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  • Writer's pictureDaisy Holder

SEND National Crisis: What's All That About?

Updated: Feb 11, 2022

A hand painted protest sign saying "don't leave deaf children behind!" is held up in front of an old pale stone building. On the wall is a street sign that says "Downing Street"
SEND National Crisis March, Downing Street. (Picture from SEND National Crisis)

Today, May 30th 2019, families and their supporters from all over the country are marching to show support for children and young people with Special Educational Needs and Disabilities (SEND) and their right to an education equal to their abled counterparts.

The lead up to this has been long, complex and often confusing and most articles about the issue have been limited to individual developments.

I know many people may have missed a lot of what has been going on on this topic, as is easy enough to do with issues that don't affect everyone directly, so here is a lowdown of what's happened to bring us to this point.


In 2014, special education provision was reformed by the government, which replaced Special Needs Statements (a legally binding statement of what support the young person needs) with Education, Health and Care Plans (EHCPs) and passed the cost over to the individual local councils.

These were supposed to give the young person and their parents a bigger say in the type of support they would get.

In theory, the local authority is legally obligated to provide all the support listed in someone's EHCP, but in practice most of the responsibility for this falls down to the individual schools, with the local council only stepping in if it can't be done, and in 2017 there were more than 4,000 young people who had an EHCP in place, but were receiving no support at all.

Between 2015 and 2018, the number of care plans for those with special educational needs grew by 33%, but funding only increased by 6%, leaving substantially less money per student. The National Education Union found from their research that spending on young people with SEND was not keeping up with demand in 93% of local councils.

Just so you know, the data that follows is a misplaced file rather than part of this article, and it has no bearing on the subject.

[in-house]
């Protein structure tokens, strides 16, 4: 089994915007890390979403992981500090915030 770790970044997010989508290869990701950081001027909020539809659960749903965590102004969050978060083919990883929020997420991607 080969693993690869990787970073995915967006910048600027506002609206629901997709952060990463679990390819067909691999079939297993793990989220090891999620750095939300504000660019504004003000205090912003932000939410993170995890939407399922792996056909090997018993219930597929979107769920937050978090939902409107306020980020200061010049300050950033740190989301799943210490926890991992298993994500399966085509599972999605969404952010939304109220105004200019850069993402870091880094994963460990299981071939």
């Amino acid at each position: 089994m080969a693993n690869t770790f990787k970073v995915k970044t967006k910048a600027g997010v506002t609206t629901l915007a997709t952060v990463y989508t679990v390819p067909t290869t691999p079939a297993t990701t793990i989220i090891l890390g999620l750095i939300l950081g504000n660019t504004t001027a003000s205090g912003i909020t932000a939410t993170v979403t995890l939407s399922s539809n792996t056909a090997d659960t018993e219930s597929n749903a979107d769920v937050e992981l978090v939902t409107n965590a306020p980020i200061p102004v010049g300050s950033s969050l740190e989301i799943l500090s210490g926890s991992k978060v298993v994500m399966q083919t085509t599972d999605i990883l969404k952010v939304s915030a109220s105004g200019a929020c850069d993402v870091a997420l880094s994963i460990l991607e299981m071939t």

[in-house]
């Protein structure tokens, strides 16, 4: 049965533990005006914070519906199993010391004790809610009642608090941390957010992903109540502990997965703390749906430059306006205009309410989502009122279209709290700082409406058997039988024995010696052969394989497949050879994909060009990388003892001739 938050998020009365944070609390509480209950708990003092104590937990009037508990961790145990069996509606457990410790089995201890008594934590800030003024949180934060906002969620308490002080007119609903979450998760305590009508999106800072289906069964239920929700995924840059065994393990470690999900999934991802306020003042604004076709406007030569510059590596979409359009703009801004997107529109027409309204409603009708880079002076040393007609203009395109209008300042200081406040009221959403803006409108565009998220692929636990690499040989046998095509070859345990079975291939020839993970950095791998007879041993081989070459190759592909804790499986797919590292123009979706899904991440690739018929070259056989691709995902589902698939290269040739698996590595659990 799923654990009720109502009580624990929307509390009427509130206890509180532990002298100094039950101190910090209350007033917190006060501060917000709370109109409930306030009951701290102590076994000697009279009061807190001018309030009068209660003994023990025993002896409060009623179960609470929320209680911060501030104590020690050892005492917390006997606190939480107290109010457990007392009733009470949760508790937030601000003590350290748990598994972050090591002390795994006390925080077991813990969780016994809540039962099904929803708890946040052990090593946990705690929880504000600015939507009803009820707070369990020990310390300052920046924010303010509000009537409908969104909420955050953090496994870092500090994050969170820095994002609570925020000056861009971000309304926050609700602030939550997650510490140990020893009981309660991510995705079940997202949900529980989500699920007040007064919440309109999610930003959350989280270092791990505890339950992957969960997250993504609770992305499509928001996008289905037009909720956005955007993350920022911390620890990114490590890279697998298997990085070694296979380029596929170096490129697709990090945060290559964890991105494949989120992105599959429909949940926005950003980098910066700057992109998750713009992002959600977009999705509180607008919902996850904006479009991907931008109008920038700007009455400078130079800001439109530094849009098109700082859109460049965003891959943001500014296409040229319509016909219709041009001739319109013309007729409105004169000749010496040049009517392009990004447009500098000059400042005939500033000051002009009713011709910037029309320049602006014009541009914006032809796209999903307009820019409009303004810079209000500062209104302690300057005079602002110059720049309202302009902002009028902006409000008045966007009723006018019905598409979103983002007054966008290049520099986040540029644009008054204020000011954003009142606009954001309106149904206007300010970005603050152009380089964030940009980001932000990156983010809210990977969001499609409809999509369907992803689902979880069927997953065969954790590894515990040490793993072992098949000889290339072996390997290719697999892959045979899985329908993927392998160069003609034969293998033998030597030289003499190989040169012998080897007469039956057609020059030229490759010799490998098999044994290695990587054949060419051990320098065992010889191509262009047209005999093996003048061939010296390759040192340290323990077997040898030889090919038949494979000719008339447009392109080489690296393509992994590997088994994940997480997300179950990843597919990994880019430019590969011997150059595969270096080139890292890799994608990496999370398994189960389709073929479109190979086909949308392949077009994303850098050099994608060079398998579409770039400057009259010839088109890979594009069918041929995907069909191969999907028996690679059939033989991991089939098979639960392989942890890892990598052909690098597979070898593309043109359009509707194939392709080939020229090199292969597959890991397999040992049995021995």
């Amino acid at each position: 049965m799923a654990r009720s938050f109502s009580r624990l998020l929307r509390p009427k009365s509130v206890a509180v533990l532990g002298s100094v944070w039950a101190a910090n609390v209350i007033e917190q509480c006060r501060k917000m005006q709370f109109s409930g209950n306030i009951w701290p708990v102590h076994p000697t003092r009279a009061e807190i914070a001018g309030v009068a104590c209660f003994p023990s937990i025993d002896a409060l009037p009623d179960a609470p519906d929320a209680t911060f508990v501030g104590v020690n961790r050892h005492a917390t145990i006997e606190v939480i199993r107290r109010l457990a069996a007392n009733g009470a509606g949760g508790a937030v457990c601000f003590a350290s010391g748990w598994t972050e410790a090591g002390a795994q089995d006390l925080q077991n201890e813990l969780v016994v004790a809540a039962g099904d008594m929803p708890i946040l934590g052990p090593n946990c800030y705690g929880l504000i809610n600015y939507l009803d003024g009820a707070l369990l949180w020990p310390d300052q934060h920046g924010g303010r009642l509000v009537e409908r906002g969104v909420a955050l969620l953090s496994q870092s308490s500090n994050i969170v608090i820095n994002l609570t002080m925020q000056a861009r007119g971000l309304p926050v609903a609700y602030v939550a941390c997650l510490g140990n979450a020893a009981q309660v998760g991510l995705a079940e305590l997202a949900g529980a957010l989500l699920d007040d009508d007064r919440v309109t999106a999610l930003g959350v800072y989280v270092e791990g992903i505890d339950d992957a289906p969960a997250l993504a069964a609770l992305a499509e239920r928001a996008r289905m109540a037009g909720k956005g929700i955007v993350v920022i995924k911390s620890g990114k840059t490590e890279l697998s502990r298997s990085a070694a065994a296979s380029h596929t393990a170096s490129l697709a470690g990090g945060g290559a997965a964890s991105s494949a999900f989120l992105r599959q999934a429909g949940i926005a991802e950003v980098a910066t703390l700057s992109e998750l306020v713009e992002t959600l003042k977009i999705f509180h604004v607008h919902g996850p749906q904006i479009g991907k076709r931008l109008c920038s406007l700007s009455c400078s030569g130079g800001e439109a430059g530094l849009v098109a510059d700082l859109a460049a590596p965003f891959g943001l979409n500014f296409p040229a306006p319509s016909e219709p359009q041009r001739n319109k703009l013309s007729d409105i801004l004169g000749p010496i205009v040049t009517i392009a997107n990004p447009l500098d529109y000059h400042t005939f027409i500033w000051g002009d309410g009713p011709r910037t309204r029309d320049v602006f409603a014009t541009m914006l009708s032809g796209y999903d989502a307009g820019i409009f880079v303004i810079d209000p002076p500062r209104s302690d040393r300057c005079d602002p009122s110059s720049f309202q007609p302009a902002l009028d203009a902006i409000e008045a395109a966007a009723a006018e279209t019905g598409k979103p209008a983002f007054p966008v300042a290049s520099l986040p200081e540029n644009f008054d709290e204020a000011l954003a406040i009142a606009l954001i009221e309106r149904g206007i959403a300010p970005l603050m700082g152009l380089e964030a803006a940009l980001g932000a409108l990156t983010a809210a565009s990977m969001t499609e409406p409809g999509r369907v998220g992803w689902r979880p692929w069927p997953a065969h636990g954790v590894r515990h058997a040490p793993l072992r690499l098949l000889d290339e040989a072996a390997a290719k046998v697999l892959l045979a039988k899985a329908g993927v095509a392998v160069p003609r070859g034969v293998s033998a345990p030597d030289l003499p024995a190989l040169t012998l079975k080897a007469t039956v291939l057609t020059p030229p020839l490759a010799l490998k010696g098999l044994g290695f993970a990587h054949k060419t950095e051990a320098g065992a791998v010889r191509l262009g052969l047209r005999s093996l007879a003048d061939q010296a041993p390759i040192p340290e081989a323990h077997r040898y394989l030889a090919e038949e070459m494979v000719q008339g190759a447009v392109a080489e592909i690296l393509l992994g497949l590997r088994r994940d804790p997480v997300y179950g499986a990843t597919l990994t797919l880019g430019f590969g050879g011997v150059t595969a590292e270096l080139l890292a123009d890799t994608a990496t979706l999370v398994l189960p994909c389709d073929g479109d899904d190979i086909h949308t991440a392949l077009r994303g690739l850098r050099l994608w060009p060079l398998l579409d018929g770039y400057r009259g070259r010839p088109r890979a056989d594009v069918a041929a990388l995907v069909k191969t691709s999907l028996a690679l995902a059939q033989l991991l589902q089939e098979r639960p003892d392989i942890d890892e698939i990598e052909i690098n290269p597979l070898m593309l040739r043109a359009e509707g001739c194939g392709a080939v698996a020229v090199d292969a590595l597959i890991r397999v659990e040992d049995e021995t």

A number of family have mounted legal challenges against their local authorities for cutting funding for SEND, including in Bristol where a high court judge ruled the cuts were unlawful and ordered for them to be reversed. Some others are taking central Government to the High Court over how it provides the funding to local authorities for SEND provisions.

The cuts have forced many schools to cut staff, such as teaching assistants who are usually the providers of the 1 to 1 support that many students require, and who, particularly in mainstream schools, are essential to the progress of student with SEN.

Concerningly, there are many reports of children being "off-rolled", being removed from the school's roll of students without being officially expelled, essentially being switched to involuntary homeschooling but usually without any route of appeal, as there is no expulsion to appeal. As well as this, many have been through weeks and weeks of exclusions to 'encourage' parents to take education into their own hands.

Many of these young people will spend a total of years out of school, with the bare minimum of help from teaching assistants hired by the local authority.

As a result of situations like these, as well as moving to independent schools and voluntarily homeschooled students, there are thought to be thousands of "lost" SEN young people.

Now, a group of parents say they are sick of the constant fighting and have started a campaign group called SEND National Crisis which has today delivered a 13,000 signature petition to Downing Street and organised rallies in support of the education of students with special educational needs and disabilities in 28 towns and cities across the UK.

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